clock menu more-arrow no yes mobile
A sign for Regina Pizzeria hangs on the corner of a building with a red awning beneath the neon sign.
Tourists aside, the North End is still a great dining destination in Boston.

Filed under:

Boston’s Most Exciting Dining Neighborhoods in 2022

The North End, Quincy, Jamaica Plain, and more

Erika Adams is the editor of Eater Boston.

To wrap up the year, Eater Boston polled both local journalists and readers of this site to get their thoughts on the past year in dining: the good, the bad, and the most exciting things still to come in 2023. The results have been collected in the following series of posts. (Check out the full archive here.)

Below, we ask: What neighborhood were you most excited to dine in this year?

Marc Hurwitz, founder of Boston’s Hidden Restaurants and Boston Restaurant Talk, food/travel writer for Dig Boston and NBC Boston/NECN:

“The North End continues to be one of my faves. I love going to places such as Caffe Vittoria, Dino’s, Al Dente, Galleria Umberto, Parziale, Bricco Salumeria & Pasta Shop, Bova’s, Table Mercato, Mother Anna’s, and Caffe Paradiso. The North End gets a bad rap as a tourist trap, but it remains one of the city’s most charming neighborhoods for both walking and eating.”

Valerie Li Stack, Eater Boston contributor:

“Just north of Cambridge, Arlington’s proximity to public transportation via the Red Line, relatively affordable cost of living, and good school system have attracted young professionals and immigrant communities to settle there in recent years. Its dining scene wasn’t as robust in the past, as there were no liquor licenses in town until 1979, as told by my mother-in-law, an Arlington native. These days, Arlington is a mix of old and new: institutions such as Jimmy’s Steakhouse and Garrett’s (formerly Townhouse Restaurant, which acquired the city’s first liquor license), still serve old-fashioned American menus; while a group of newcomers representing global cuisines find their footing, from specialty French grocery MA France to Boonnoon Market, which serves Thai comfort dishes. I also found out about Szechuan’s Dumpling, a must-visit for those who are into Jiangnan cooking. Its Chinese name Zui Hangzhou, or ‘Drunken Hangzhou,’ alludes to its menu that predominantly features classic Hangzhou dishes, which falls under the JIangnan cuisine umbrella.”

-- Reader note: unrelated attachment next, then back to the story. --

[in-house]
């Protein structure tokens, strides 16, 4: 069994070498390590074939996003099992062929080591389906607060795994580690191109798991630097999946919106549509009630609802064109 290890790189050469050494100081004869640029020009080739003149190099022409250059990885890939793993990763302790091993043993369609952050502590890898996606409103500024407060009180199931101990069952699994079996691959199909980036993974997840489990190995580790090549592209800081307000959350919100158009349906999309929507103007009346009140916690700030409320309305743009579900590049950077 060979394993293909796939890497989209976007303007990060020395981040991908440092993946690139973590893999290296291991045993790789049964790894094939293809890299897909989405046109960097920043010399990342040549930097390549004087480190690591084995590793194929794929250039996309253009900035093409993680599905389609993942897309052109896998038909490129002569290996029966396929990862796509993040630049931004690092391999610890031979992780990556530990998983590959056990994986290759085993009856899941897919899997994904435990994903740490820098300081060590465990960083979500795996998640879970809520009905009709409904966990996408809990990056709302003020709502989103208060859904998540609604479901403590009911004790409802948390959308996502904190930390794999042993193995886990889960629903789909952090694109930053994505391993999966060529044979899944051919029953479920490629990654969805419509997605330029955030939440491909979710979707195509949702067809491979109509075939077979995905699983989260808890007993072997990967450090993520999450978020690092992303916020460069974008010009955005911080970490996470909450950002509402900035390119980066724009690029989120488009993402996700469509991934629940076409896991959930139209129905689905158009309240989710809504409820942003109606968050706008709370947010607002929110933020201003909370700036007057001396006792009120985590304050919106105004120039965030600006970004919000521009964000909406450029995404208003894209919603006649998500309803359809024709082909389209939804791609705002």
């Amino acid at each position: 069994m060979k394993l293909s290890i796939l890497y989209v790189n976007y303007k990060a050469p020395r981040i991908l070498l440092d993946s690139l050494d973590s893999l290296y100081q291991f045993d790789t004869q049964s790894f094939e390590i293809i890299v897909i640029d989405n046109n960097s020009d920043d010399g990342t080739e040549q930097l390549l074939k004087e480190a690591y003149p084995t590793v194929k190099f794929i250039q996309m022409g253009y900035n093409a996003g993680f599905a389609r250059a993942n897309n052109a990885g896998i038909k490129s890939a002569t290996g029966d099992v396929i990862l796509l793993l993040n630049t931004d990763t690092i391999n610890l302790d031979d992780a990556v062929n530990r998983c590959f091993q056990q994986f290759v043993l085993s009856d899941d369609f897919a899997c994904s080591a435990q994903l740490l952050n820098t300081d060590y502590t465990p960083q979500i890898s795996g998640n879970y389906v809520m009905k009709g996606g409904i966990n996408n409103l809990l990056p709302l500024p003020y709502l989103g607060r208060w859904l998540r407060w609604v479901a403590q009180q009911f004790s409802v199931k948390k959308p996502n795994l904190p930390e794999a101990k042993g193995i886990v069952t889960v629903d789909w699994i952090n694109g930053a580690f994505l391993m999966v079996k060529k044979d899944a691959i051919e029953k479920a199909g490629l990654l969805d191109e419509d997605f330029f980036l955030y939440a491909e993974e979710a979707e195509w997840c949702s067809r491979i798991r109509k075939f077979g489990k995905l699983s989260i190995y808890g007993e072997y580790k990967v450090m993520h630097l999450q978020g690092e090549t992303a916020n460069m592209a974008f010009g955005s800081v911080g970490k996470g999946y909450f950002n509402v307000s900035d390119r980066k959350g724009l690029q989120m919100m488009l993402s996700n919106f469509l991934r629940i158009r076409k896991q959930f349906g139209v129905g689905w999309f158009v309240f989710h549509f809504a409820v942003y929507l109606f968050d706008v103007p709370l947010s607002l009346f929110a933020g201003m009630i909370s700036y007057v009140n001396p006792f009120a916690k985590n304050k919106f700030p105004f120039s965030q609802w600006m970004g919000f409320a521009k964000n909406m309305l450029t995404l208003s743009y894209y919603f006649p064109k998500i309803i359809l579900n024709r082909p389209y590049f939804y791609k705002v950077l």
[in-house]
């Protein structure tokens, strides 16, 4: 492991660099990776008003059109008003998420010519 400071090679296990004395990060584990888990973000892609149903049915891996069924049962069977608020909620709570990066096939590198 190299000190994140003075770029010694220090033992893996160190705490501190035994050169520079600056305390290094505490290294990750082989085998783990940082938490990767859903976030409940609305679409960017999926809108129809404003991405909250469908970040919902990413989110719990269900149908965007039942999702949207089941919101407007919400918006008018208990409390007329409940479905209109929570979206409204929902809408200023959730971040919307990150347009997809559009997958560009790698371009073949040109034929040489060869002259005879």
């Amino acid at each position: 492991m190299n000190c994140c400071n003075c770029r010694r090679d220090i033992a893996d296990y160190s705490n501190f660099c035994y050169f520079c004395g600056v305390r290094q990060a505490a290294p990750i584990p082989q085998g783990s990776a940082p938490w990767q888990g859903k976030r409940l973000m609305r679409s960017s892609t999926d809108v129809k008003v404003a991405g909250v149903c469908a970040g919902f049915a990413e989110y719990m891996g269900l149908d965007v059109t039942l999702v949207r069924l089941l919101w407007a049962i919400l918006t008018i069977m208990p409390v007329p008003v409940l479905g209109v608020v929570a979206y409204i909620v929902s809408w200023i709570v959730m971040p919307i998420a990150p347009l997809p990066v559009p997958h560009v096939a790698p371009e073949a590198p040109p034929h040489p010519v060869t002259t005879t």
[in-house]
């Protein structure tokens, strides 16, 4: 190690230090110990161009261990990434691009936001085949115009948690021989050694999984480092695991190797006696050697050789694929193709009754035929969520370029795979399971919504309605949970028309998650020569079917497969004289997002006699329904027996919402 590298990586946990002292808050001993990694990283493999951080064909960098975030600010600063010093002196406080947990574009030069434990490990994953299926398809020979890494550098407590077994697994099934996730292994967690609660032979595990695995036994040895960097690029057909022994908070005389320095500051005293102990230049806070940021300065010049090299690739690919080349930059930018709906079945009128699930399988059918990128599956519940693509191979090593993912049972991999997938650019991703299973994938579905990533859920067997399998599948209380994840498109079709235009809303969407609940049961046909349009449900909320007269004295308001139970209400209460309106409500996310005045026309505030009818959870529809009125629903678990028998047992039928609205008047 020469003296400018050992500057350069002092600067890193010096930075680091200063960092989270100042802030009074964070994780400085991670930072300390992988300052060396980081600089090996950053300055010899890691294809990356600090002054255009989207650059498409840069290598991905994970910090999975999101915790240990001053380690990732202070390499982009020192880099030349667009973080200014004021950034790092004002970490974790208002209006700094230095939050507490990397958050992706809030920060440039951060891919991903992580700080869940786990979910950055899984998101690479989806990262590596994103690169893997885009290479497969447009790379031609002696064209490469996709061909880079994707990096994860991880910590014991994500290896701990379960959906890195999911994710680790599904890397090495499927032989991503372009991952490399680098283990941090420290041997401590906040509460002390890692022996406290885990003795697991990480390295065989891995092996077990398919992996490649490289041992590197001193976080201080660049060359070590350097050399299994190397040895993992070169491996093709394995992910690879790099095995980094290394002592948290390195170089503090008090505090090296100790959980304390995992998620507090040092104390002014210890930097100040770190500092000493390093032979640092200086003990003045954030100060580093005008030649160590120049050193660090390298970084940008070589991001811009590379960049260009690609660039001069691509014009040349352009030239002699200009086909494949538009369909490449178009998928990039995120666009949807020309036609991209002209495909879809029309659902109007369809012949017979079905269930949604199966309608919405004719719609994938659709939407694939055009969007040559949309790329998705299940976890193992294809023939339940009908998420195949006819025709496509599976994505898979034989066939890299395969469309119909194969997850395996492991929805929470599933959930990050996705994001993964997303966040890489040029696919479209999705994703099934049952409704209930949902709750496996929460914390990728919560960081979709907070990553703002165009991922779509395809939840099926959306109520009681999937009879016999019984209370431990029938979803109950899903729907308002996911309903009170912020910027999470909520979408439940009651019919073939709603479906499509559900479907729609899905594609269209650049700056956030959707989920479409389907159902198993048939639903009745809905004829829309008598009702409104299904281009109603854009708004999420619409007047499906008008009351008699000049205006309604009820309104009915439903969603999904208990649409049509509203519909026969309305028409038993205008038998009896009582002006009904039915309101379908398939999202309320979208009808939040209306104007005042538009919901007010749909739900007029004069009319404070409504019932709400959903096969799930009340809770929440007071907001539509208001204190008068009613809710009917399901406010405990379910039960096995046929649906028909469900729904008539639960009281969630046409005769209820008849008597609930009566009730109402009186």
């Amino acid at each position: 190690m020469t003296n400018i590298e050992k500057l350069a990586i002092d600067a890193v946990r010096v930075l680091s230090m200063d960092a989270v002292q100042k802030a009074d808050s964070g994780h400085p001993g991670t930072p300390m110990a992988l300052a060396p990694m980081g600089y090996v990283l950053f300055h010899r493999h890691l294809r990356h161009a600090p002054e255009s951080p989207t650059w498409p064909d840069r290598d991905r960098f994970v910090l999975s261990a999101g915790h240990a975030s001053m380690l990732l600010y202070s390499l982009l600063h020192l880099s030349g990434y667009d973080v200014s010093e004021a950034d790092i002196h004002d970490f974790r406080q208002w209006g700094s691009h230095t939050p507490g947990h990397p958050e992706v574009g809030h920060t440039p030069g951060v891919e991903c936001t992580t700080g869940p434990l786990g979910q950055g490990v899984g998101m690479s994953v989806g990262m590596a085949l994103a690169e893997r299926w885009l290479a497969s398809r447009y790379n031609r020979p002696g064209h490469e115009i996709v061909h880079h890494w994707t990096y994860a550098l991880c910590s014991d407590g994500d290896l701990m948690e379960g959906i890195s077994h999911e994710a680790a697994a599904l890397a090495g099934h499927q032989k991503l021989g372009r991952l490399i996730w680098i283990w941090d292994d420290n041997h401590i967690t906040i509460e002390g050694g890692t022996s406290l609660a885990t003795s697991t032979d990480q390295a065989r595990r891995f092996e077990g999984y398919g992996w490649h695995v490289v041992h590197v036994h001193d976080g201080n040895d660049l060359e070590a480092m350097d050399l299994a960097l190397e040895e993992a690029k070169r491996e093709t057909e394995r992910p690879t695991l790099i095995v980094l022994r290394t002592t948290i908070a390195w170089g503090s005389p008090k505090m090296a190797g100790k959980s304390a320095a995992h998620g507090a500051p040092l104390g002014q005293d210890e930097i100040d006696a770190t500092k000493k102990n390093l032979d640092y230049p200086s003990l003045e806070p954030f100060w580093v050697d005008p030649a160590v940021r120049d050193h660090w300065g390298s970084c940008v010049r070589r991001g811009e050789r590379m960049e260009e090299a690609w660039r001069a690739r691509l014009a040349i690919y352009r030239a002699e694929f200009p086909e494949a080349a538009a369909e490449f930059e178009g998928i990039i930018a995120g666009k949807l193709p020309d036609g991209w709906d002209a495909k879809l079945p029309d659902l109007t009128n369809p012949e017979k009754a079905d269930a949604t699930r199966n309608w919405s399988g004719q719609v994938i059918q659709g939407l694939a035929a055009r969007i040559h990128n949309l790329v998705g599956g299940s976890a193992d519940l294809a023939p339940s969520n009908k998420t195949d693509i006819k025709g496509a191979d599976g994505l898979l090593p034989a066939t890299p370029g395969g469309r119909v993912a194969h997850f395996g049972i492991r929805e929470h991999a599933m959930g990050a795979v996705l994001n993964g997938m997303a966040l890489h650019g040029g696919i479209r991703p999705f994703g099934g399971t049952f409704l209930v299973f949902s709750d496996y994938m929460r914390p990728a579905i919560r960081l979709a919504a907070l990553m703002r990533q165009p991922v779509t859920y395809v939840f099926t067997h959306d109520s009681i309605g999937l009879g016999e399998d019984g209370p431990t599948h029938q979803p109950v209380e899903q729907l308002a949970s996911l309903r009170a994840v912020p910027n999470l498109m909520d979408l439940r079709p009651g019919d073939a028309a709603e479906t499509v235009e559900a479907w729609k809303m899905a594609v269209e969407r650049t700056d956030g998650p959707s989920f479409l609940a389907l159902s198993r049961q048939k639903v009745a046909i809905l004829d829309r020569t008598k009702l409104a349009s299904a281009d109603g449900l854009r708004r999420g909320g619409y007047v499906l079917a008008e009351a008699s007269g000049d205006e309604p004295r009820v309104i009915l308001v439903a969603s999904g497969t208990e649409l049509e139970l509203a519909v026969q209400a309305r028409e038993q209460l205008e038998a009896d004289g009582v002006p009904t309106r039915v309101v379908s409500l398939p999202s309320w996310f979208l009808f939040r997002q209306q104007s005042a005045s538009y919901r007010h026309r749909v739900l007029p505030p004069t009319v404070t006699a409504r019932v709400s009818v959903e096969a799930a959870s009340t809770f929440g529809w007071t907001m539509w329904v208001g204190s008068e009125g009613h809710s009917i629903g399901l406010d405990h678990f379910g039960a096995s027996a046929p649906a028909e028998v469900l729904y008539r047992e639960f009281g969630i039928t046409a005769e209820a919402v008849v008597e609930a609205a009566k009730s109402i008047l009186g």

MC Slim JB, restaurant critic for Boston Magazine:

“Relieved to return to ‘quasi-normalcy’ is probably more accurate than ‘excited,’ but getting back to my day-job office northwest of the city allowed me to resume some great everyday lunches. My rotation there includes Gene’s Chinese Flatbread and Spicy Hunan Kitchen in Woburn; Sichuan Gourmet, New Jang Su Korean BBQ, Ritu Ki Rasoi (vegetarian South Indian) and Viet Citron in Burlington; Toraya and Boonnoon Market in Arlington; and Khao Hom Thai & Pho in Billerica, to name a few. I’d really missed those places while working from home. Those suburbs are a surprisingly target-rich environment for food dorks.”

Devra First, restaurant critic for the Boston Globe:

“Here’s my kind-of-a-fudge-but-also-deeply-honest answer: all of the neighborhoods. Not one stood out above all others to me this year, although it’s nice to see some exciting things happening on the North Shore. I truly was just excited to be regularly eating in restaurants again, and finding moments of glory in all corners.”

Reader responses

Nearly 100 people took part in Eater Boston’s dining survey this year (thank you, all!). Below, find the top ten reader responses for the city’s most exciting dining neighborhoods in 2022.

  • Somerville
  • Quincy
  • Cambridge
  • Dorchester
  • Jamaica Plain
  • Allston
  • Fenway
  • South End
  • Chinatown
  • East Boston

These answers have been lightly condensed and edited for clarity.

Year in Eater

The Best Meals of 2016, From Short Rib to Charred Avocado

Year in Eater

The Saddest Restaurant Closures of 2016 Include Spoke Wine Bar, Johnny D’s, and Rubin’s Delicatessen

Year in Eater

The Biggest Surprises of 2016 Include the Still-Growing Restaurant and Craft Beer Bubbles

View all stories in Year in Eater